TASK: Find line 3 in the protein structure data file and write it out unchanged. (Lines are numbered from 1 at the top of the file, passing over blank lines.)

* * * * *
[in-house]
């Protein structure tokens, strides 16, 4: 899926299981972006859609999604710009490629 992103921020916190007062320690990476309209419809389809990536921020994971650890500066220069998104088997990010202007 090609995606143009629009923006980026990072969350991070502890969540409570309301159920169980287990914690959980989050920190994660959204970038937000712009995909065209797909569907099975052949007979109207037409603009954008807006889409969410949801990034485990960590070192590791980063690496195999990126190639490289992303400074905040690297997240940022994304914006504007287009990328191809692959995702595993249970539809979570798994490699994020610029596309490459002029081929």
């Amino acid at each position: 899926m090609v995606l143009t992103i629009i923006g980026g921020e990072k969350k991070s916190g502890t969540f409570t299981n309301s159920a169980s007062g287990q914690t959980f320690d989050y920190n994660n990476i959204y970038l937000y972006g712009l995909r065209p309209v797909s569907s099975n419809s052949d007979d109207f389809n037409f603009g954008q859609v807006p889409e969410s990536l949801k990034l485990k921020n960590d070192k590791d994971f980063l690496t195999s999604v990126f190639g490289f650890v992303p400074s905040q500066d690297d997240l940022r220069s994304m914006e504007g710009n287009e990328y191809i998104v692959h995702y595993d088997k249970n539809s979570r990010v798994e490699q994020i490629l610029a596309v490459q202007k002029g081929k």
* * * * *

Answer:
């Amino acid at each position: 899926m090609v995606l143009t992103i629009i923006g980026g921020e990072k969350k991070s916190g502890t969540f409570t299981n309301s159920a169980s007062g287990q914690t959980f320690d989050y920190n994660n990476i959204y970038l937000y972006g712009l995909r065209p309209v797909s569907s099975n419809s052949d007979d109207f389809n037409f603009g954008q859609v807006p889409e969410s990536l949801k990034l485990k921020n960590d070192k590791d994971f980063l690496t195999s999604v990126f190639g490289f650890v992303p400074s905040q500066d690297d997240l940022r220069s994304m914006e504007g710009n287009e990328y191809i998104v692959h995702y595993d088997k249970n539809s979570r990010v798994e490699q994020i490629l610029a596309v490459q202007k002029g081929k």